Scott Reid: Taxation of cryptoassets held by individuals resident in the UK
Scott Reid, assistant tax manager at Turcan Connell, highlights the complexities of cryptocurrency taxation.
On the 21st February 2021 the most renowned cryptoasset ‘Bitcoin’ rose to an all time high of over £41,000 per coin. The highs are starting to become more frequent and more individuals are beginning to cash out. That being the case, how do HM Revenue and Customs (HMRC) tax such a modern invention?
The most recent update by HMRC was in December 2019, which provided further guidance concerning the tax treatment of cryptoassets for individuals and also detailed how to determine the location of the property (mainly for non-domiciled individuals).
First and foremost it would be beneficial to define cryptoassets and they are defined by HMRC as “cryptographically secured digital representations of value or contractual rights that can be transferred; stored; and traded Electronically”
HMRC have identified three types of cryptoassets:
These are to be used as a method of payment similar to cash and card. Bitcoin is regarded as an exchange token. The value of an exchange token is based on its means of exchange or investment.
Utility tokens provide the holder with access to particular goods or services on a platform. Businesses usually issue tokens and commit to accepting it for particular goods or services.
Security tokens may provide the holder with particular interests in a business, similar to shares or debentures/bonds.
For the avoidance of doubt, HMRC does not consider cryptoassets to be currency or money. This reflects the position previously set out by the Cryptoasset Taskforce report which was released in 2018.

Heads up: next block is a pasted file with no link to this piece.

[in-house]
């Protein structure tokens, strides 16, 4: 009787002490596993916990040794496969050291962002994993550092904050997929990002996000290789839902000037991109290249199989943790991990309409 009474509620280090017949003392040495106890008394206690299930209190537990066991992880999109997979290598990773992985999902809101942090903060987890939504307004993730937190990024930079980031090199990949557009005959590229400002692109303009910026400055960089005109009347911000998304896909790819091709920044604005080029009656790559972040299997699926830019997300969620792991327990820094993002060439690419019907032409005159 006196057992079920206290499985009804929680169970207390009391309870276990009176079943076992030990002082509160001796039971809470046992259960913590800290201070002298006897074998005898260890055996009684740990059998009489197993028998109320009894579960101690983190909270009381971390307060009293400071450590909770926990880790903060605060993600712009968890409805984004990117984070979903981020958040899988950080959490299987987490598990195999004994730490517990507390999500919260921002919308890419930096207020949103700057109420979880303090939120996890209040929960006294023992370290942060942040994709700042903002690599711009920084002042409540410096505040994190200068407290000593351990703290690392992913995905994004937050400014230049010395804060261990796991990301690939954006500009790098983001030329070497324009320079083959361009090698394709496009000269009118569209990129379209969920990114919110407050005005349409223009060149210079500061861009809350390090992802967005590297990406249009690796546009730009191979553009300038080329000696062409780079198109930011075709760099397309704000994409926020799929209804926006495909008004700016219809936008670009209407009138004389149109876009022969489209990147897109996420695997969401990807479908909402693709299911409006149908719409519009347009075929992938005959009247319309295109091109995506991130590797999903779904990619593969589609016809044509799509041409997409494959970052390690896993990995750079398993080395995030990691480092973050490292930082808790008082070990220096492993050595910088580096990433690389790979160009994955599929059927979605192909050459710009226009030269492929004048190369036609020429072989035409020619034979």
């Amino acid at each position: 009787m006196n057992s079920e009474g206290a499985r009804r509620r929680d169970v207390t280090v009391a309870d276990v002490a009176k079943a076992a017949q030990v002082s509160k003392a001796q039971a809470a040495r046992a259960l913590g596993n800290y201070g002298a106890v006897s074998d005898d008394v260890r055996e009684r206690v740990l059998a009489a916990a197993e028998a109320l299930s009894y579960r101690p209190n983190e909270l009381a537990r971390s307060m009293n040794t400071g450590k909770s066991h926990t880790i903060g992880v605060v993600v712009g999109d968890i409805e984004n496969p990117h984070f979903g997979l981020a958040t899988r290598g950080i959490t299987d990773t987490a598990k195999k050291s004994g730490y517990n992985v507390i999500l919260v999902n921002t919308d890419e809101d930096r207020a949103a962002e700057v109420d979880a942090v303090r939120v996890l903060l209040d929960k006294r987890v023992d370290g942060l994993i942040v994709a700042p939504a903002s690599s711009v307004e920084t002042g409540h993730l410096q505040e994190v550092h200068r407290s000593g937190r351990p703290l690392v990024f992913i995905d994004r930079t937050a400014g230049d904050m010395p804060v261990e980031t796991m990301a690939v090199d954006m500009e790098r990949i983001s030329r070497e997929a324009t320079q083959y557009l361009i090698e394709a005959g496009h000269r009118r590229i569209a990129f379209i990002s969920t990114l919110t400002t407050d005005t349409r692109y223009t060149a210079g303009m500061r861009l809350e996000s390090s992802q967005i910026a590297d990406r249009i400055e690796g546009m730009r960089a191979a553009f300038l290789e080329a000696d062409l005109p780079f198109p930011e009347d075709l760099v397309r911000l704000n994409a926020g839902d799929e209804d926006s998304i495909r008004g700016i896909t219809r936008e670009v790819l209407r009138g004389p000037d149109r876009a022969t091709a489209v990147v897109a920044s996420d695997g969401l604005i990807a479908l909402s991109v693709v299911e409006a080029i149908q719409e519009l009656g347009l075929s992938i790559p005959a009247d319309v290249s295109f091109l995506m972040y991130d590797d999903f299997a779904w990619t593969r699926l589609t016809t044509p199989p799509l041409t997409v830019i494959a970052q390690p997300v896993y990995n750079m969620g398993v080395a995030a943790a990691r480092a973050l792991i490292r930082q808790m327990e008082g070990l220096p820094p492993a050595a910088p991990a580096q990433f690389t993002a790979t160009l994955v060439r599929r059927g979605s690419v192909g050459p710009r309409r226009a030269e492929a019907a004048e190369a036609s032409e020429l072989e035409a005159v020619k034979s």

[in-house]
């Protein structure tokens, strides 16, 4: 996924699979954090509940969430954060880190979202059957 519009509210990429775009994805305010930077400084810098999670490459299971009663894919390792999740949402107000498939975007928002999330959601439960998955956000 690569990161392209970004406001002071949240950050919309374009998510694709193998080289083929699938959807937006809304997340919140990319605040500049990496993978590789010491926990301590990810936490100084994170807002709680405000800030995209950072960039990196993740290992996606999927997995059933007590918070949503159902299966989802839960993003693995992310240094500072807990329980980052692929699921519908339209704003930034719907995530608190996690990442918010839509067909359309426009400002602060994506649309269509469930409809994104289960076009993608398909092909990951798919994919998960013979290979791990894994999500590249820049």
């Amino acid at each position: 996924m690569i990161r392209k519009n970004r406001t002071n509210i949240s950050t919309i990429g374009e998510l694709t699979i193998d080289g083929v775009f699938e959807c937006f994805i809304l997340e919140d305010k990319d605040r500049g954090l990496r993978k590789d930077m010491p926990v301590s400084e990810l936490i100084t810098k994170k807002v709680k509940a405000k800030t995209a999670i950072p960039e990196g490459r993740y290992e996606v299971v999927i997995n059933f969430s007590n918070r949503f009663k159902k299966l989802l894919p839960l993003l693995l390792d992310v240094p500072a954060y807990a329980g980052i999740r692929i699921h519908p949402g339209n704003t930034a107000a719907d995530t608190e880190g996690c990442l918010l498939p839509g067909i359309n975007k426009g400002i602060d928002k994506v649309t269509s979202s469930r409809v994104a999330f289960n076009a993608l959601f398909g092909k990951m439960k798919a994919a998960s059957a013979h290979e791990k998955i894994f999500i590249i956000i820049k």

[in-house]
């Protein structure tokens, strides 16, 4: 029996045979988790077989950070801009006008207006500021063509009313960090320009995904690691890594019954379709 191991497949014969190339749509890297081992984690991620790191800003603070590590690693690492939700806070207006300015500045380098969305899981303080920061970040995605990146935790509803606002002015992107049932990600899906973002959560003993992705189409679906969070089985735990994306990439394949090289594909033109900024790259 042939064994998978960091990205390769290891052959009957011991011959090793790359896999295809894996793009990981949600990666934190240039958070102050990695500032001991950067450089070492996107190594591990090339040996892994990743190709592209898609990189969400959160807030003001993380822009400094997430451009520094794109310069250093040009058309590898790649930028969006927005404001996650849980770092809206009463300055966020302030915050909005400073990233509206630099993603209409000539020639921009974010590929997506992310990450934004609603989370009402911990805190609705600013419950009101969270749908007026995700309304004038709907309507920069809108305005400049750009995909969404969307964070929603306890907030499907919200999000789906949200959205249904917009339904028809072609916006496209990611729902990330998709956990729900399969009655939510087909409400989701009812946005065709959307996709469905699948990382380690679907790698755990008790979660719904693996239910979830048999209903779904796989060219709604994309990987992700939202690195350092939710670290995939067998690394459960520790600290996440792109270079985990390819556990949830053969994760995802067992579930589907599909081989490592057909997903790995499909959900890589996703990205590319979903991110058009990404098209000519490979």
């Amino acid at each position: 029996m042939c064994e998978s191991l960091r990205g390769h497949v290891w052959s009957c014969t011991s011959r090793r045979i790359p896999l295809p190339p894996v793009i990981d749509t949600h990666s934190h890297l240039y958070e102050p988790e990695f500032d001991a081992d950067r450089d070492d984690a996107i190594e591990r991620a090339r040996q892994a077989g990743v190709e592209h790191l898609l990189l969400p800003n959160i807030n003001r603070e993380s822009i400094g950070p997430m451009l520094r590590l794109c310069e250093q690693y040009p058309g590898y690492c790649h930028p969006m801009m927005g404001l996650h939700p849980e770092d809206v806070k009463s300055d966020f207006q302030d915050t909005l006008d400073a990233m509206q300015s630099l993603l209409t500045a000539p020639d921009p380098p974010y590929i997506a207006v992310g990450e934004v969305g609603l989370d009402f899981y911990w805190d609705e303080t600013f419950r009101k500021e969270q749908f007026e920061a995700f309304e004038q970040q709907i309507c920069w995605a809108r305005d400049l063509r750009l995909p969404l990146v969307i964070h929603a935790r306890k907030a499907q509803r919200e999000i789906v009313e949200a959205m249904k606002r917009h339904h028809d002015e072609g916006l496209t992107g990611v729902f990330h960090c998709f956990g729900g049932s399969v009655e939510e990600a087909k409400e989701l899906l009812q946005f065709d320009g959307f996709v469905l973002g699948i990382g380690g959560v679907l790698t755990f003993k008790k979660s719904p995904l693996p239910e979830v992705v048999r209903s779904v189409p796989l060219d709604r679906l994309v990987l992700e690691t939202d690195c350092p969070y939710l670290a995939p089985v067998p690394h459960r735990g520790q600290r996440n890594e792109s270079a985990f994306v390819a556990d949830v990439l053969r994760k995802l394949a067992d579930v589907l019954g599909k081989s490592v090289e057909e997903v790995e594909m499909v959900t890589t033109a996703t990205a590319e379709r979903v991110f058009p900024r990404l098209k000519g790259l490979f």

How cryptoassets are treated for UK tax purposes depends on a number of issues and HMRC’s guidance covers some of the areas of complexity:
Whether the taxpayer is actively trading in cryptoassets – where the hallmarks of ‘trading’ are met (i.e. Badges of Trade), the trading profit or loss would be subject to income tax.
Mining, which generates new cryptoassets (for verifying additions to the digital ledger) may be taxable as income if the badges of trade are again met. However, if the mining activity does not amount to a trade, any cryptoassets awarded for successful mining will be taxable as income. Mining fees are also considered to be income for UK tax purposes.
If an individual receives cryptoassets in lieu of salary (or benefits relating to employment), the amounts received would be subject to income tax and National Insurance (when received).
The vast majority of individuals are likely to hold cryptoassets as an investment. Therefore, CGT would be payable if a gain is generated upon disposal. However, if a loss arises this can be set against other gains in the same year or carried forward to utilise against future gains.
In the context of CGT a ‘disposal’ is a broad concept and includes selling cryptoassets for money, exchanging cryptoassets for a different type of cryptoasset, using cryptoassets to pay for goods or services and giving away cryptoassets to another person
It is essential that individuals understand when a disposal occurs so that the correct information can be reported to HMRC.
For non-domiciled individuals (that are perhaps claiming the remittance basis and therefore only taxable on income arising from UK sources), the location of their cryptoassets will be important given the potential for significant levels of income and gains.
HMRC confirm that when an individual is UK resident, the cryptoassets they hold as beneficial owner will be located in the UK. Any income/gains arising will therefore be subject to UK tax and considered to be UK sourced income.
When the initial paper was released in 2014 it was understood that Cryptoassets could be regarded as speculative and as such would be considered as gambling. This was favourable because from a UK tax perspective winnings from gambling/betting are exempt from tax.
However, HMRC do not consider the purchase and sale of cryptoassets to be gambling.